The War At Home
The prospect of a GM or Chrysler collapse has added more tension to this part of Michigan, a place where working people are already being squeezed if not steamrolled by what passes for the economy. I've never seen anything like it in my life, and I suspect it'll get worse. I hope not. I don't know how much more negative weight people around here can endure.
I've never considered myself a Marxist or a communist -- indeed, I've had many nasty fights with those who do. But looking around at the devastation, which isn't hard to find, I can see how one could succumb to the Marxist urge. I thought that the Army radicalized me, which it did, for a time, anyway; but this shit is something else. No wonder mainstream outlets like The Christian Science Monitor are calling on Obama to save capitalism. Being very class conscious, American elites understand how the unmasked face of capital can affect the desperate and powerless. The worker occupation of the Republic Windows and Doors factory in Chicago is a warning shot from below. The people above don't want to see more of that.
Let's see how serious Obama's proposed "public works" project ultimately is. I'm not sure where he'll get the money. Perhaps the Saudis and the Chinese can help rebuild parts of Detroit, without doubt the poorest, most decimated city I've ever been in. I've yet to visit Gaza, so my perspective is limited. But a drive through Detroit reveals some pretty ghastly images, and will shatter your car's suspension if you aren't meticulous behind the wheel. The vast number of craters and potholes makes it seem like someone went on a bombing spree, which, in a fiscal sense, is pretty much the case. If GM and Chrysler fold, the bombing will intensify, turning swaths of southeastern Michigan into an economic Afghanistan. Somehow, I doubt the locals will consider that a "good war."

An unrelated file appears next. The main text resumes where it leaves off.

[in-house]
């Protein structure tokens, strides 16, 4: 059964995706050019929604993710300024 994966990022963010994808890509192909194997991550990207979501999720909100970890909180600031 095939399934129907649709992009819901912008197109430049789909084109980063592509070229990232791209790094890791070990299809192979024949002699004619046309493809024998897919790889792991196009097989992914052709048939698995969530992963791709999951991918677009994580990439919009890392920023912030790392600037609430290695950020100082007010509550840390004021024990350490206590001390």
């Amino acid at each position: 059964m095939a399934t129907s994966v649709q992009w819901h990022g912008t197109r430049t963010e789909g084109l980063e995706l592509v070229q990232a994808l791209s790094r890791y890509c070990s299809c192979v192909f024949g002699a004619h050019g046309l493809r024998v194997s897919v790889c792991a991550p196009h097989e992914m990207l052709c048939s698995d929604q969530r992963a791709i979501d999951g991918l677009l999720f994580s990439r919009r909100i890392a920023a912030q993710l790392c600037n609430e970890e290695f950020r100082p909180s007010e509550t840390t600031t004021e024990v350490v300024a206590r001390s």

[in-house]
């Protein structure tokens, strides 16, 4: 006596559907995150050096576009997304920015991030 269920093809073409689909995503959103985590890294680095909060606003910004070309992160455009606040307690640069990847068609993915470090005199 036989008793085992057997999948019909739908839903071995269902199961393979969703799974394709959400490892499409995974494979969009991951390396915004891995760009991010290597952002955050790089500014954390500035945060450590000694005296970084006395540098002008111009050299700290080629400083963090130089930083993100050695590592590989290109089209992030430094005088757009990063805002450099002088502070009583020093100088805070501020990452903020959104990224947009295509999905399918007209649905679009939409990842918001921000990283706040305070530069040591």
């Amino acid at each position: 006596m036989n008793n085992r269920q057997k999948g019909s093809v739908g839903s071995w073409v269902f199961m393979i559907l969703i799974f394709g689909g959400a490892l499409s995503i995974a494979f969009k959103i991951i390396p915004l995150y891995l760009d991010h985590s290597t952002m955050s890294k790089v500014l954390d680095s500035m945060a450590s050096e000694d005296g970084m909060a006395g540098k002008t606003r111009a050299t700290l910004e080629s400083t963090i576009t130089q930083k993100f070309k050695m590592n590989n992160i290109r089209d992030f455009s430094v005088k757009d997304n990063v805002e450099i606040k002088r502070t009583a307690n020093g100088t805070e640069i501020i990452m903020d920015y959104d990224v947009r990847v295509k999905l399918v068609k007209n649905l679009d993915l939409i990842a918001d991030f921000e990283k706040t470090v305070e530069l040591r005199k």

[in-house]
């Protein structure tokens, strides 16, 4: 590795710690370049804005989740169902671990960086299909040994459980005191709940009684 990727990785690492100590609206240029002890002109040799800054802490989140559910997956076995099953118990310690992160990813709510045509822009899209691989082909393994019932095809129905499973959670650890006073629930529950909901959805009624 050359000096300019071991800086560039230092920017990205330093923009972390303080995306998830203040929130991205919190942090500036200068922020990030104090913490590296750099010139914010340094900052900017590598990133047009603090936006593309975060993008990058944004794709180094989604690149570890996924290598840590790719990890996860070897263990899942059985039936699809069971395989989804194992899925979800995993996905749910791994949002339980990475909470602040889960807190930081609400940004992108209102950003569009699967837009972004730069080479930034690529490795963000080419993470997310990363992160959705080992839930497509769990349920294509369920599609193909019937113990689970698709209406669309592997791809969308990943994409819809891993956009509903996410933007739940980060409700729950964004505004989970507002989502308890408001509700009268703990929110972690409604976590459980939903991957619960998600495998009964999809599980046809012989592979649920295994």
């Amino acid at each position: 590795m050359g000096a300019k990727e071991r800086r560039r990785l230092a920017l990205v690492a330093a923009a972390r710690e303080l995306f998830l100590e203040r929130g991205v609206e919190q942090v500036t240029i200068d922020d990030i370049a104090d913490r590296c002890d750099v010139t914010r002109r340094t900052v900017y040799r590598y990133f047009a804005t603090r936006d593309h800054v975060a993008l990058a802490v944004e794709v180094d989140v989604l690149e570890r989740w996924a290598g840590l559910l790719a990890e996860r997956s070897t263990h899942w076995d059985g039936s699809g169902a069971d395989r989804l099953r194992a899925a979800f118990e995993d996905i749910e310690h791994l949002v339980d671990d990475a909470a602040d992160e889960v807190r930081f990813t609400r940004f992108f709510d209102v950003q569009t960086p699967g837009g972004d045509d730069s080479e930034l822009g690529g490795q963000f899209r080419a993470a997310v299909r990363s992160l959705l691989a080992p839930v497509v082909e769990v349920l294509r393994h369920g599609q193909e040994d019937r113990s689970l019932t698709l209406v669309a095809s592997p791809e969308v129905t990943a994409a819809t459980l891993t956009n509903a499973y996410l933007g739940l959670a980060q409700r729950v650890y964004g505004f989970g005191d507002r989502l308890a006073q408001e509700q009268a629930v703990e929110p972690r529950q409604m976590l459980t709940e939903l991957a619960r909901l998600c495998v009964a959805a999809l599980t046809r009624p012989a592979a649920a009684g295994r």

MESSAGE IN A BOTTLE: If my old Army buddy Steve M. is reading this, please phone or email me. I lost your contact info, which is why you haven't heard from me.
When Steve was stationed in Germany, I asked him to send me any Red Army Faction material he could find, which he did, though he disapproved. By this point in my Army life, my barracks room was decorated with photos of Salvadoran rebels, Sandinista supporters, and assorted copies of The Militant. So having some RAF literature lying around merely added to the general theme. Yet, neither our First Sergeant nor our Company Commander said anything about this after an inspection. Different Army. Different times.